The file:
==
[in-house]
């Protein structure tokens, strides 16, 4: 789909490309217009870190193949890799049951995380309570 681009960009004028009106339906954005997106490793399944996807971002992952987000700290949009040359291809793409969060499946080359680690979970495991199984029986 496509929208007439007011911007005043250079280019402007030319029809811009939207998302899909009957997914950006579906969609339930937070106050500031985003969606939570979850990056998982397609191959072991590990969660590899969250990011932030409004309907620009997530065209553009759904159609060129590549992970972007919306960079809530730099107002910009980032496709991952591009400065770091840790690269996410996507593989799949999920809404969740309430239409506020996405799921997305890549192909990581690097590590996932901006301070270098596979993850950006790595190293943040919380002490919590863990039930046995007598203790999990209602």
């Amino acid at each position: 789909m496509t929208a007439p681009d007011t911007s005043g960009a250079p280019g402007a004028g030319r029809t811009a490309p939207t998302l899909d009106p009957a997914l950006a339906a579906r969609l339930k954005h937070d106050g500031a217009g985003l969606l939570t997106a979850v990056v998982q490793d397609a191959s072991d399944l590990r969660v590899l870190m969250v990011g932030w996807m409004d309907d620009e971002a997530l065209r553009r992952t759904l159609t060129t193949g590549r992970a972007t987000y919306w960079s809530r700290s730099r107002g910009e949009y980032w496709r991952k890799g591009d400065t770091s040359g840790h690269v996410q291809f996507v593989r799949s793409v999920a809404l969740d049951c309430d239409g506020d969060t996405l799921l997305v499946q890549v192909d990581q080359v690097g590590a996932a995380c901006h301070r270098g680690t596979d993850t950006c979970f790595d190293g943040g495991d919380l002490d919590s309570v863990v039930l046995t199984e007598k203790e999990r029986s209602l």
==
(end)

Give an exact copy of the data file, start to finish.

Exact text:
[in-house]
């Protein structure tokens, strides 16, 4: 789909490309217009870190193949890799049951995380309570 681009960009004028009106339906954005997106490793399944996807971002992952987000700290949009040359291809793409969060499946080359680690979970495991199984029986 496509929208007439007011911007005043250079280019402007030319029809811009939207998302899909009957997914950006579906969609339930937070106050500031985003969606939570979850990056998982397609191959072991590990969660590899969250990011932030409004309907620009997530065209553009759904159609060129590549992970972007919306960079809530730099107002910009980032496709991952591009400065770091840790690269996410996507593989799949999920809404969740309430239409506020996405799921997305890549192909990581690097590590996932901006301070270098596979993850950006790595190293943040919380002490919590863990039930046995007598203790999990209602």
């Amino acid at each position: 789909m496509t929208a007439p681009d007011t911007s005043g960009a250079p280019g402007a004028g030319r029809t811009a490309p939207t998302l899909d009106p009957a997914l950006a339906a579906r969609l339930k954005h937070d106050g500031a217009g985003l969606l939570t997106a979850v990056v998982q490793d397609a191959s072991d399944l590990r969660v590899l870190m969250v990011g932030w996807m409004d309907d620009e971002a997530l065209r553009r992952t759904l159609t060129t193949g590549r992970a972007t987000y919306w960079s809530r700290s730099r107002g910009e949009y980032w496709r991952k890799g591009d400065t770091s040359g840790h690269v996410q291809f996507v593989r799949s793409v999920a809404l969740d049951c309430d239409g506020d969060t996405l799921l997305v499946q890549v192909d990581q080359v690097g590590a996932a995380c901006h301070r270098g680690t596979d993850t950006c979970f790595d190293g943040g495991d919380l002490d919590s309570v863990v039930l046995t199984e007598k203790e999990r029986s209602l």